Gyula Juhász (sculptor)
This article does not cite any sources. (January 2008) (Learn how and when to remove this template message)
Juhász Gyula (April 13, 1876 – January 6, 1913) was a Hungarian sculptor and medallist.
Juhász was born in Eger, in northern Hungary. He was studying at Iparrajziskola (Technical School of Design) from 1891 to 1893, then started to work in a workshop as architectural sculpture assistant. In the second half of the decade he was visiting engraving courses by Ferenc Vasadi. Due to his talent he shortly attracted the attention of Ede Telcs, renown medalist of the epoch. As from 1901 he attended Telcs' workgroup to learn more about designing medals. Awarded fellowship of the National Art Board (Országos Képzőművészeti Tanács) he was studying medal art at the Academy of Fine Arts Vienna as follower of Edmund von Hellmer Austrian sculptor. As from 1906 he came out with personnel exhibitions (mostly in the Palace of Arts). After returning to Budapest he continued to work for Telcs, then in 1911 he did a field trip to Florence. Shortly he moved to the recently opened Százados Street Estate of artists, where he owned studio.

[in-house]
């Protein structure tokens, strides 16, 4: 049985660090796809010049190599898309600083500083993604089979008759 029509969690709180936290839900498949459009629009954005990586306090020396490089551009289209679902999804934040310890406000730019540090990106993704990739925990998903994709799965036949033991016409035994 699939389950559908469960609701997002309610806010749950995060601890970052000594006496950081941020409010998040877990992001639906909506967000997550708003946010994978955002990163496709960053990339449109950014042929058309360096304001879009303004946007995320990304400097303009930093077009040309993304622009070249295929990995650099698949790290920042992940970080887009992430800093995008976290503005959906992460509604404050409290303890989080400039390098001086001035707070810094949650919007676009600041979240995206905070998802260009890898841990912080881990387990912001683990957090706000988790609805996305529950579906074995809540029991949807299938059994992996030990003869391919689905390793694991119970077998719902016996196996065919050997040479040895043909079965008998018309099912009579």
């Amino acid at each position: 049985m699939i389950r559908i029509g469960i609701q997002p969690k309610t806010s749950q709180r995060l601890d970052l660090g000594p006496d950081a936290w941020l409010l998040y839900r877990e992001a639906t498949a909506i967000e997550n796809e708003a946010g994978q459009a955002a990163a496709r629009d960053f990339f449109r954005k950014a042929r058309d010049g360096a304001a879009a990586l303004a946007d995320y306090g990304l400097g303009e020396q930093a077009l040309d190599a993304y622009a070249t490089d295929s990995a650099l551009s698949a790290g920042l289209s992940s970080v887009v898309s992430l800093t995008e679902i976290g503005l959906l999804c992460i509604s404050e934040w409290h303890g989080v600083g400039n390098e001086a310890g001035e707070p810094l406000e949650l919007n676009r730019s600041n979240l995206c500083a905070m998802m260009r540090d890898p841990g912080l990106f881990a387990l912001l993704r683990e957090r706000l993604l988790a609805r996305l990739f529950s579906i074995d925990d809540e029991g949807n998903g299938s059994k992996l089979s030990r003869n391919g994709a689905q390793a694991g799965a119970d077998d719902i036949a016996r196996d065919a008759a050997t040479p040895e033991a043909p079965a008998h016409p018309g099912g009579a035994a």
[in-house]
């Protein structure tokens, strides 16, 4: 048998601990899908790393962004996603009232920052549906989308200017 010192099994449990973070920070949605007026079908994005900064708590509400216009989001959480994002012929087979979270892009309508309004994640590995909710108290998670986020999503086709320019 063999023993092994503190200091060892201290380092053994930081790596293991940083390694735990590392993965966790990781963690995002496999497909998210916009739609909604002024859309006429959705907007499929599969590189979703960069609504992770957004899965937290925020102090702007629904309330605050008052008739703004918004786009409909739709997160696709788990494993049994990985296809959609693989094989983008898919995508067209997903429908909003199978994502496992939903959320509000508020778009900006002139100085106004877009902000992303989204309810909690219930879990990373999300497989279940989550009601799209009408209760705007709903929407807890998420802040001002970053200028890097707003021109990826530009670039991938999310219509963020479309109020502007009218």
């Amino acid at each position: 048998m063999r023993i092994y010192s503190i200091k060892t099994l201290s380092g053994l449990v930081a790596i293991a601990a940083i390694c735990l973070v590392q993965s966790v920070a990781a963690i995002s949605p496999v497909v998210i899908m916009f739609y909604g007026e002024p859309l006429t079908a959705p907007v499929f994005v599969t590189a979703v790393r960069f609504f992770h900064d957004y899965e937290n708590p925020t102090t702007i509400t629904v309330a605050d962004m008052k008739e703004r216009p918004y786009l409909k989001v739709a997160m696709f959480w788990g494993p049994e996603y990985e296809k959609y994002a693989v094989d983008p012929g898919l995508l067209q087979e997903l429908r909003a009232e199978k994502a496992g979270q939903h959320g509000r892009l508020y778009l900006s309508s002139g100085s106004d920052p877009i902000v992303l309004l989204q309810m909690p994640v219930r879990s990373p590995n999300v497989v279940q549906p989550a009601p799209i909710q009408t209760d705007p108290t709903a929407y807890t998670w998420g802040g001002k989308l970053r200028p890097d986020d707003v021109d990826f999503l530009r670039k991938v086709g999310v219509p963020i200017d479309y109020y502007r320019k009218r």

His statues (Eva, 1909; Gladiator), medals and plaquettes (Meat Industry Fair, 1907; Dezső Szilágyi, 1908; Exhibition on Accident Prevention, 1910) are fitting to the moderate trend of the Hungarian Art Nouveau. Juhász died on January 6, 1913 in Újpest, a district of Budapest.
|This article about a Hungarian sculptor is a stub. You can help Wikipedia by expanding it.|